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Weather Hazards

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Use weather radar to avoid thunderstorms ... Terminal Doppler Weather Radar provide a clearer, more detailed picture of a thunderstorm ... – PowerPoint PPT presentation

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Title: Weather Hazards


1
Weather Hazards
  • Chapter 9, Section B

2
Thunderstorms
  • Conditions
  • Unstable air
  • Lifting action
  • High moisture content
  • Stages
  • Cumulus stage Mature stage
  • Dissipating stage

3
Hazards
  • Embedded thunderstorms may be obscured by cloud
    layers
  • Wind shear can be found on all sides as well as
    directly under it
  • Greatest intensity during mature stage, which is
    signaled by precipitation at the surface

4
Types of Thunderstorms
  • Airmass thunderstorms are usually isolated or
    scattered over a large area
  • Frontal thunderstorms associated with frontal
    activity
  • Squall line is a narrow band of active
    thunderstorms normally containing severe weather

5
Hazards
  • Lightning is always associated with thunderstorms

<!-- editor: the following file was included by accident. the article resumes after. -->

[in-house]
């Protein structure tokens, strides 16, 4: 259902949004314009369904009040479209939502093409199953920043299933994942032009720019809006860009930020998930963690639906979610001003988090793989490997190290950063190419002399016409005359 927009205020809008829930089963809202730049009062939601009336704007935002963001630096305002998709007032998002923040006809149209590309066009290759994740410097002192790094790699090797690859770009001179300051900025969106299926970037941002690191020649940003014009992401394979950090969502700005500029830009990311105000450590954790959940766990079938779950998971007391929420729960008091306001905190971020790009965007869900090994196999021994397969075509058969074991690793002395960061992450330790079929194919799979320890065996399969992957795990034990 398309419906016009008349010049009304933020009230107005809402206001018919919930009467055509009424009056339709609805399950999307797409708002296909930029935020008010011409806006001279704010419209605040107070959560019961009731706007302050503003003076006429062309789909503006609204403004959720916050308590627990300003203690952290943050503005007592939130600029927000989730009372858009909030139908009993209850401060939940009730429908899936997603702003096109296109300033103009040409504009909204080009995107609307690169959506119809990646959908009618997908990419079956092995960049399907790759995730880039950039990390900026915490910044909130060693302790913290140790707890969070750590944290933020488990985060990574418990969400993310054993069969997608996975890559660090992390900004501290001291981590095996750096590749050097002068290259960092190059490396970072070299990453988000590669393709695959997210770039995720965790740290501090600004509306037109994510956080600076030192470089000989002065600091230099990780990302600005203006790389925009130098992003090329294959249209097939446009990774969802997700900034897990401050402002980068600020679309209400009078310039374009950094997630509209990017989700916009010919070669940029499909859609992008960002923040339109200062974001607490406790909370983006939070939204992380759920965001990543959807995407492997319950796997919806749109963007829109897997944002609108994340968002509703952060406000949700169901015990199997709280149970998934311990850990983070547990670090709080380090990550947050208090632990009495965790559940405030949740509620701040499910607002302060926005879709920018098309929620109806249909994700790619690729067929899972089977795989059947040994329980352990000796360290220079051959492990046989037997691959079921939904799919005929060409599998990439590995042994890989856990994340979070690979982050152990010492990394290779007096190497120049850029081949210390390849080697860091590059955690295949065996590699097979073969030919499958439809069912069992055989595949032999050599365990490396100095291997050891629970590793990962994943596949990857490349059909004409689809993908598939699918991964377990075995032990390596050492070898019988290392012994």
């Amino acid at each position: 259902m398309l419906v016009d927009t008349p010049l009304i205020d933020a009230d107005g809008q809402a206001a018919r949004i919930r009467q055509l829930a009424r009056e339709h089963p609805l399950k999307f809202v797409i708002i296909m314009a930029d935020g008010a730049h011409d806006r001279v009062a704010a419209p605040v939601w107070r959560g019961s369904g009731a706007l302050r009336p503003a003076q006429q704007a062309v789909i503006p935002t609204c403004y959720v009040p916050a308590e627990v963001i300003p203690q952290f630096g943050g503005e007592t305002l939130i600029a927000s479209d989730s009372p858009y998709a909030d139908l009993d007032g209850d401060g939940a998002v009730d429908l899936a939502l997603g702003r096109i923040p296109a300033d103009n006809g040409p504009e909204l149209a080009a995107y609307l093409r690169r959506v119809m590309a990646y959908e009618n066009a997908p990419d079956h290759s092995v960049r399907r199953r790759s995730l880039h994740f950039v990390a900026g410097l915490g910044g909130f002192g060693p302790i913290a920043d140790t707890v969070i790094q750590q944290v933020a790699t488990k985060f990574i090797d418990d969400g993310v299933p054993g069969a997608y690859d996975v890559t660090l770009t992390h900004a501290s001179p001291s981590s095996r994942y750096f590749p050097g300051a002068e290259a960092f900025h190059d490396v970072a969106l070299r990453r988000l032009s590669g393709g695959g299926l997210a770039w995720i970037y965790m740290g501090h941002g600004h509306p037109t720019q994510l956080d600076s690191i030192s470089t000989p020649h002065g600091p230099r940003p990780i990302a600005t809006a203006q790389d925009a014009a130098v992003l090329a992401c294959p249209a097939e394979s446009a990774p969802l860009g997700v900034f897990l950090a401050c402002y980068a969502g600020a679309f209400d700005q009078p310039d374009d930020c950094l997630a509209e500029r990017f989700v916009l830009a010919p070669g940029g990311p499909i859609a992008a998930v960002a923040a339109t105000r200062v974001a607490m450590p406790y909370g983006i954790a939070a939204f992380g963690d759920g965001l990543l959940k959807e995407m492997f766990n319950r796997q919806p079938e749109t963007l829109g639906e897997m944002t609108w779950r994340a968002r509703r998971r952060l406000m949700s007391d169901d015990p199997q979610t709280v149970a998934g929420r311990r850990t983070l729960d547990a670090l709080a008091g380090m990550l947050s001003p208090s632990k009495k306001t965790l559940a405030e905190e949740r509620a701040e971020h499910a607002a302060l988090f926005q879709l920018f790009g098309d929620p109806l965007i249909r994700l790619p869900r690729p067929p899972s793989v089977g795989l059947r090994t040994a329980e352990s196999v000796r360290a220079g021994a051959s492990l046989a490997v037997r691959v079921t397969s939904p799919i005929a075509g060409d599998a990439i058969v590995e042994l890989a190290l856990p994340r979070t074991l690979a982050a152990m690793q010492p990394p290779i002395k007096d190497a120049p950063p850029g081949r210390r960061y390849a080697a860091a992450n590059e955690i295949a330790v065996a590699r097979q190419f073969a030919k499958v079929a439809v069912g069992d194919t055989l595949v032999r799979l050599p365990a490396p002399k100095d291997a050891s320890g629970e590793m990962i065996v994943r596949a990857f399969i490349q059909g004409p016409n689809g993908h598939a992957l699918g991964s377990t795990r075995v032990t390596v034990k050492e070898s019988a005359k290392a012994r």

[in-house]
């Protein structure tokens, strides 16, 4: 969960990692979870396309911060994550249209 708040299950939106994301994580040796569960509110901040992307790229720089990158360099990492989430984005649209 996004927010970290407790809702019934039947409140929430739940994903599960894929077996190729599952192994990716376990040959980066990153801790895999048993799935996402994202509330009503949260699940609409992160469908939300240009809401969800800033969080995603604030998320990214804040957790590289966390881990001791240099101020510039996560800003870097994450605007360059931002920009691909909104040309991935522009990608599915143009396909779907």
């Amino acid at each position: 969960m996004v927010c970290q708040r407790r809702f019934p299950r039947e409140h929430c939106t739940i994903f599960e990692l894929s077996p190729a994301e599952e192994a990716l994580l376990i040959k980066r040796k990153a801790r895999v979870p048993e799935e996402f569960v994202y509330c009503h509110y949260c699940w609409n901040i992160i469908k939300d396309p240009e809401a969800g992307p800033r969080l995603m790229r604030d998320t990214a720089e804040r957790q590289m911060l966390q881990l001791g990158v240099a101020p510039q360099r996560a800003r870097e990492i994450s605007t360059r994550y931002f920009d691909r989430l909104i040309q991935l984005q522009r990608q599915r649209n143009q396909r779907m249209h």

• Hail is often associated with cumulonimbus clouds
    but can be found in clear area several miles from
    the cloud
  • Funnel clouds - tornado or waterspout

6
Thunderstorm Avoidance
  • Use weather radar to avoid thunderstorms
  • Avoid echoes by at least 20 miles - Do not fly
    between if less than 40 miles apart
  • Weather radar does not pick up fog or clouds

7
Turbulence
  • Low-level Turbulence below 15,000 feet consists
    of
  • Mechanical Turbulence
  • Convective Turbulence
  • Frontal Turbulence
  • Wake Turbulence

8
Mechanical Turbulence
  • Wind forms eddies as it blows around hanger,
    stands of trees or other obstructions

9
Convective Turbulence
  • Thermal Turbulence is a daytime phenomena which
    occurs over land in fair weather
  • Capping stable layer begins at the top of the
    convective layer. It can be identified by a layer
    of cumulus clouds, haze or dust

10
Frontal Turbulence
  • Occurs in the narrow zone just ahead of a
    fast-moving cold front

11
Wake Turbulence
  • Wingtip vortices occurs when an airplane
    generates lift
  • They can exceed the roll rate of an aircraft
  • Greatest when an aircraft is heavy, slow and clean

12
Wingtip Vortices
  • Tend to sink below the flight path of the
    generating aircraft
  • Most hazardous during light, quartering tailwinds
  • Land beyond where a large aircraft has touched
    down

13
Wingtip Vortices
  • Lift off before the point a large aircraft
    departing in from of you lifted off climb out
    above his flight path or turn upwind